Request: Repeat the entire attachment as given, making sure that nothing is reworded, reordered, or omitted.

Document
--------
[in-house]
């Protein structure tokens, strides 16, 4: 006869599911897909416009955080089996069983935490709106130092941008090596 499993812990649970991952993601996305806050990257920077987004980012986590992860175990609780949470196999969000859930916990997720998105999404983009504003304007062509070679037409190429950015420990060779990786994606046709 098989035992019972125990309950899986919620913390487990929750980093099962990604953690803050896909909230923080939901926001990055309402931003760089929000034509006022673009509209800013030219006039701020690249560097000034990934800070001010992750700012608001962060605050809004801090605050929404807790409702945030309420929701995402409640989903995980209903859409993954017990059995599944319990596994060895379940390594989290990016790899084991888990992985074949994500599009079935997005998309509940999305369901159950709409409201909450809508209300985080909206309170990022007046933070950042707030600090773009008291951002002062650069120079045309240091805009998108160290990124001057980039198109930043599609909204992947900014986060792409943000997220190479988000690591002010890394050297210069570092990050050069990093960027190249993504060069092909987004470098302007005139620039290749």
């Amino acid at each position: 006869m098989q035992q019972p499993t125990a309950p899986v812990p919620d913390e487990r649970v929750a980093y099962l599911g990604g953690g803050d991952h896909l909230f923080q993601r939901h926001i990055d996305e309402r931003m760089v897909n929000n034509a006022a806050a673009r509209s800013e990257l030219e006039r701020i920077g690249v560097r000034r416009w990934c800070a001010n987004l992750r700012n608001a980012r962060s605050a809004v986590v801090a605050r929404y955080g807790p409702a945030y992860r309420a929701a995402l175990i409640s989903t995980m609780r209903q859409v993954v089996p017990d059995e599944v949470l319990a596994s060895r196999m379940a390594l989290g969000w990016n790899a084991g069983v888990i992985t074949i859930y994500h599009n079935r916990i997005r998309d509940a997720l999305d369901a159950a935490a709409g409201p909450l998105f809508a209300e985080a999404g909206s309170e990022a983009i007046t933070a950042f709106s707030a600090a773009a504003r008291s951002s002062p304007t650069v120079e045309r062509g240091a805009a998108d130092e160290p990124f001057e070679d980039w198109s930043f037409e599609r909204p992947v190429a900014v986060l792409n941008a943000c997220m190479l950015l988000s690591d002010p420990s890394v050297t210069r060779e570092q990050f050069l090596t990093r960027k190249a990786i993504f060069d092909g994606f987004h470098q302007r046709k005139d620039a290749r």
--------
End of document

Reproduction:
[in-house]
């Protein structure tokens, strides 16, 4: 006869599911897909416009955080089996069983935490709106130092941008090596 499993812990649970991952993601996305806050990257920077987004980012986590992860175990609780949470196999969000859930916990997720998105999404983009504003304007062509070679037409190429950015420990060779990786994606046709 098989035992019972125990309950899986919620913390487990929750980093099962990604953690803050896909909230923080939901926001990055309402931003760089929000034509006022673009509209800013030219006039701020690249560097000034990934800070001010992750700012608001962060605050809004801090605050929404807790409702945030309420929701995402409640989903995980209903859409993954017990059995599944319990596994060895379940390594989290990016790899084991888990992985074949994500599009079935997005998309509940999305369901159950709409409201909450809508209300985080909206309170990022007046933070950042707030600090773009008291951002002062650069120079045309240091805009998108160290990124001057980039198109930043599609909204992947900014986060792409943000997220190479988000690591002010890394050297210069570092990050050069990093960027190249993504060069092909987004470098302007005139620039290749």
């Amino acid at each position: 006869m098989q035992q019972p499993t125990a309950p899986v812990p919620d913390e487990r649970v929750a980093y099962l599911g990604g953690g803050d991952h896909l909230f923080q993601r939901h926001i990055d996305e309402r931003m760089v897909n929000n034509a006022a806050a673009r509209s800013e990257l030219e006039r701020i920077g690249v560097r000034r416009w990934c800070a001010n987004l992750r700012n608001a980012r962060s605050a809004v986590v801090a605050r929404y955080g807790p409702a945030y992860r309420a929701a995402l175990i409640s989903t995980m609780r209903q859409v993954v089996p017990d059995e599944v949470l319990a596994s060895r196999m379940a390594l989290g969000w990016n790899a084991g069983v888990i992985t074949i859930y994500h599009n079935r916990i997005r998309d509940a997720l999305d369901a159950a935490a709409g409201p909450l998105f809508a209300e985080a999404g909206s309170e990022a983009i007046t933070a950042f709106s707030a600090a773009a504003r008291s951002s002062p304007t650069v120079e045309r062509g240091a805009a998108d130092e160290p990124f001057e070679d980039w198109s930043f037409e599609r909204p992947v190429a900014v986060l792409n941008a943000c997220m190479l950015l988000s690591d002010p420990s890394v050297t210069r060779e570092q990050f050069l090596t990093r960027k190249a990786i993504f060069d092909g994606f987004h470098q302007r046709k005139d620039a290749r």